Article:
For a global elite still reeling from the shocks of Donald Trump and Brexit, the World Economic Forum (WEF) at Davos this month offers a safe harbor. Surprisingly, some also see China as a safe harbor as well. “In a world marked by great uncertainty and volatility, the international community is looking to China,” said Klaus Schwab, the founder of the WEF, in his introduction of China’s Communist Party Chairman Xi Jinping.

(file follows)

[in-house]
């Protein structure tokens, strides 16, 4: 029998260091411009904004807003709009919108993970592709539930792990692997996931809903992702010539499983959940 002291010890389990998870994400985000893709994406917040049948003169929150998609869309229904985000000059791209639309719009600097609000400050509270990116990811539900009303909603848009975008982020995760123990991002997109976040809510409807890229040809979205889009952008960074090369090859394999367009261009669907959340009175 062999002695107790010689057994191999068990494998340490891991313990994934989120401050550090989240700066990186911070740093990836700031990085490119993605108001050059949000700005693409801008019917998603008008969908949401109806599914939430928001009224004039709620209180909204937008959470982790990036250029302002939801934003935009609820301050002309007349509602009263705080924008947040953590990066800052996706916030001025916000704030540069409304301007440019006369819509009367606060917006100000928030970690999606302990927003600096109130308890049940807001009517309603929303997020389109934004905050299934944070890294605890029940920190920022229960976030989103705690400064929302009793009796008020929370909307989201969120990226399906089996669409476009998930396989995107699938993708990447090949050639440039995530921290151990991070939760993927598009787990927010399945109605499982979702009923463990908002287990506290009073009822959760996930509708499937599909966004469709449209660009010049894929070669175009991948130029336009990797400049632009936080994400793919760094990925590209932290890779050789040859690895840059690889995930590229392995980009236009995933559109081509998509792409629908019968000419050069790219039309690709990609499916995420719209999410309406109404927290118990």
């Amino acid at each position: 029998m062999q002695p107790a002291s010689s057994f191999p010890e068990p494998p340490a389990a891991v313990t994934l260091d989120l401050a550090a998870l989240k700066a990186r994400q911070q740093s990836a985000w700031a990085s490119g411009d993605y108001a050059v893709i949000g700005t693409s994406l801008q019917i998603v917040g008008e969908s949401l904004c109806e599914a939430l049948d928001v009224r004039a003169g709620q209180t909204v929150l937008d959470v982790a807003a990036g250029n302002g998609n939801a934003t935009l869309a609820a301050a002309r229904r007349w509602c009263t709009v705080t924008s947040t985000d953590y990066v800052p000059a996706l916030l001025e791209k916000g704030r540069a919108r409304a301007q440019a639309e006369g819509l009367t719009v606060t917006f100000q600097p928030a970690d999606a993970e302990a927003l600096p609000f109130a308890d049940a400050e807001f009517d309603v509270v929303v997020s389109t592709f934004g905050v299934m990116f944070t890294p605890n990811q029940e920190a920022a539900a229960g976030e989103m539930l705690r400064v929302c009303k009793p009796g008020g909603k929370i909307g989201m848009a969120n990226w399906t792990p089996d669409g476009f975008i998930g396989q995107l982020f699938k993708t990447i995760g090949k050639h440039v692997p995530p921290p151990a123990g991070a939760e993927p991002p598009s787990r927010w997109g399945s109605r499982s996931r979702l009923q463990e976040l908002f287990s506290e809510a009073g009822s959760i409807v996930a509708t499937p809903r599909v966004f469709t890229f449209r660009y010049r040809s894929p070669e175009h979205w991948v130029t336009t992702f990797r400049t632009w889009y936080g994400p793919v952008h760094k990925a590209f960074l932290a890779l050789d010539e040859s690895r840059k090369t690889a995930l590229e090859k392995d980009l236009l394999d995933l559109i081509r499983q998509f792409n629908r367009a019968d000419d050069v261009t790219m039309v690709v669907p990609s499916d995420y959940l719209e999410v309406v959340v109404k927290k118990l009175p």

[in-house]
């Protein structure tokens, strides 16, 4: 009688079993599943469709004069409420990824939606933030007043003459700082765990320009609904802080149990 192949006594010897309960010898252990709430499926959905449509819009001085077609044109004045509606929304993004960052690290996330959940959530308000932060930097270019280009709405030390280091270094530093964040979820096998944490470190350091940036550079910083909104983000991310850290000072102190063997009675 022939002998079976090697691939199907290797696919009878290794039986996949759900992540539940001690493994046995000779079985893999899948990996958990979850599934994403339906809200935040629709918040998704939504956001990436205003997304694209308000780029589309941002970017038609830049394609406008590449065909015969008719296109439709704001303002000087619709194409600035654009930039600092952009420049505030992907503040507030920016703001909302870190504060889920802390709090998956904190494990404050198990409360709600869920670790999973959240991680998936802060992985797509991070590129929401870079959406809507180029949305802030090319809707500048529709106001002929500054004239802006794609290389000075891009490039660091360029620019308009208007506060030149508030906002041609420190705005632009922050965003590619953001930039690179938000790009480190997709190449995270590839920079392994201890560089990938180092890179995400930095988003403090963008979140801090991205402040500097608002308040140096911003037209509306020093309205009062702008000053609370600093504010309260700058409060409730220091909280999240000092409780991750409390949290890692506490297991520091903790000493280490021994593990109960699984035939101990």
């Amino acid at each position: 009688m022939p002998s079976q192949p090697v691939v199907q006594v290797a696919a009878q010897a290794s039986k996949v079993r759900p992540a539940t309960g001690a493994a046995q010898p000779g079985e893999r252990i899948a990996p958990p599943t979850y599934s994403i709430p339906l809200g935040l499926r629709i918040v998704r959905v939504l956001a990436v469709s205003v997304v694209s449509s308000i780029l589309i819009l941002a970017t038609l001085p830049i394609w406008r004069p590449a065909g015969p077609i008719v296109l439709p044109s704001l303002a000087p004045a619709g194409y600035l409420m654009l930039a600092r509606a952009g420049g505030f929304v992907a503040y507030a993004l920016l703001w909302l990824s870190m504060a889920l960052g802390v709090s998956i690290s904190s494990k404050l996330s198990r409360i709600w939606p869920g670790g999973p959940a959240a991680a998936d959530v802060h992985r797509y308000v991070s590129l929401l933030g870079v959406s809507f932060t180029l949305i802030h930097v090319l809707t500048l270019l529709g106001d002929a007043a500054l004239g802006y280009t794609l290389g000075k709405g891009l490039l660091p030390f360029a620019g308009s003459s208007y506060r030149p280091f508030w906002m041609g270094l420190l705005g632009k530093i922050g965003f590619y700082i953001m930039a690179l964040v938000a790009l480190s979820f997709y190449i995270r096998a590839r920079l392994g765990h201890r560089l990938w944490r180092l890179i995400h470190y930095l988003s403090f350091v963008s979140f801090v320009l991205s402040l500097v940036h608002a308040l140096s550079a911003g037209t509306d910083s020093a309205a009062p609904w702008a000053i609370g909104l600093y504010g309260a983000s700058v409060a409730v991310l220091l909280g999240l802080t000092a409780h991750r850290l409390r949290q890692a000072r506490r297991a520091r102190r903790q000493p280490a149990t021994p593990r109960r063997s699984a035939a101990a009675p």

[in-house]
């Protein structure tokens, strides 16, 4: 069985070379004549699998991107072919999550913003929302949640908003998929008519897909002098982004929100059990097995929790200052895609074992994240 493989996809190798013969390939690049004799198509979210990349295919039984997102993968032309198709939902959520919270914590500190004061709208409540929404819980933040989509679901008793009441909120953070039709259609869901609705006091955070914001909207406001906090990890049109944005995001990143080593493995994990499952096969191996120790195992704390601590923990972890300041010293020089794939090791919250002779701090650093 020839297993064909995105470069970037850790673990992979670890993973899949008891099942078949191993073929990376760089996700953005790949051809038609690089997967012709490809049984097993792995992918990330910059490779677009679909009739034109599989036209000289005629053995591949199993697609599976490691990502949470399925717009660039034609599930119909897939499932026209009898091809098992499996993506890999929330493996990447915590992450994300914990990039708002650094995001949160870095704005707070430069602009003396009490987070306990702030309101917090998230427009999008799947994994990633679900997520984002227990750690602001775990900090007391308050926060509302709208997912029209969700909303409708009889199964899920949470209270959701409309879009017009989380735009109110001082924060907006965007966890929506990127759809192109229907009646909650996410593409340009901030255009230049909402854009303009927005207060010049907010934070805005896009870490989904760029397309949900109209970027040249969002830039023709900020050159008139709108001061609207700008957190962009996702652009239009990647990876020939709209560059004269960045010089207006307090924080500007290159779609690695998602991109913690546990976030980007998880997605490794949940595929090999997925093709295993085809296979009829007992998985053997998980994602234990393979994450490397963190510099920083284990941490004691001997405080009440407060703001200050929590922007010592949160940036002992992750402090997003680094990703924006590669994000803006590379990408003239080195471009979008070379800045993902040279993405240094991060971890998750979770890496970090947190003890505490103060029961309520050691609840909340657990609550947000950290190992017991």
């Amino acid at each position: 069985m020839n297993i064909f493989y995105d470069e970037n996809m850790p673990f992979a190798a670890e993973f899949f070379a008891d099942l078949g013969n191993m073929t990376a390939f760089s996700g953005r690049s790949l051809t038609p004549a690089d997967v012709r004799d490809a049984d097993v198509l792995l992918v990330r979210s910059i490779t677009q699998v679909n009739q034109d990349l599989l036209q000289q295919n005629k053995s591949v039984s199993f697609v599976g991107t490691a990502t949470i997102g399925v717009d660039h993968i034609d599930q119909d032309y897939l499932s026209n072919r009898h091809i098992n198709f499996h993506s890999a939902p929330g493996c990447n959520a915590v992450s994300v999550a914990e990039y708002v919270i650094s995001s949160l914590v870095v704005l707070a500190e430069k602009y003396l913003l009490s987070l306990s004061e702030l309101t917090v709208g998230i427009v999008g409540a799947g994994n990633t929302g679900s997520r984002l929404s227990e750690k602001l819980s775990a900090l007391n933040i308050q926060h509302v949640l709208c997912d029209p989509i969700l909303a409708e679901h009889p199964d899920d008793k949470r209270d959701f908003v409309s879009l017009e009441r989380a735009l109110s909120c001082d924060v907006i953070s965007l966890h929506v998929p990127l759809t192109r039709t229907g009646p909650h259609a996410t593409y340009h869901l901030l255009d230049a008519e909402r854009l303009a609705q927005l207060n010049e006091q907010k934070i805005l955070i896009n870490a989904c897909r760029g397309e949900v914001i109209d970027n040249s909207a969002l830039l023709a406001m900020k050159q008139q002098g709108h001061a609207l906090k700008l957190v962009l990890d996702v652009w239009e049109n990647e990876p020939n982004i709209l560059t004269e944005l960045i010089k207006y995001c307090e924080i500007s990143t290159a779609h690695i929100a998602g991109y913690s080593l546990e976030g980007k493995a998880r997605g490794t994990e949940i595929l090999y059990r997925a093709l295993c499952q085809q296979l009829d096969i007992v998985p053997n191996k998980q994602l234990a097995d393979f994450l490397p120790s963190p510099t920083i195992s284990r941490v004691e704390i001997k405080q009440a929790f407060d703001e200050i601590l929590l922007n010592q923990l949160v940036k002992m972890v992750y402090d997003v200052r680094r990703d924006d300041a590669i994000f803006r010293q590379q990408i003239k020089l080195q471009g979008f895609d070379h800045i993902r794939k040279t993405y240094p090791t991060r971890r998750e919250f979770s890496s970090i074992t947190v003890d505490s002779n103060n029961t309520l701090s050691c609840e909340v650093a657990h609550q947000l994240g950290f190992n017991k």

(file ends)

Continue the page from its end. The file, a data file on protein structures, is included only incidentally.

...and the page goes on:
Xi, who was making his first appearance at the annual gathering, seemed more than delighted at the opportunity to assume the burden. To illustrate the contrast between the modern world’s unprecedented civilizational advances on the one hand, and the terrorism and regional conflict that continue to bedevil its progress on the other, he drew on the WEF’s characteristic patois of enlightened references and generalities: “‘It was the best of times, it was the worst of times.’ These are the words used by the English writer Charles Dickens to describe the world after the Industrial Revolution. Today, we also live in a world of contradictions,” he said. Among the other contradictions he hinted at: The United States, long the flag-bearer for globalization, will soon be led by a man who has said he wants to strengthen borders and institute impediments to trade. China, however, which remains technically a communist one-party state, credits globalization with spurring decades of heady growth, “will keep its doors wide open,” Xi said.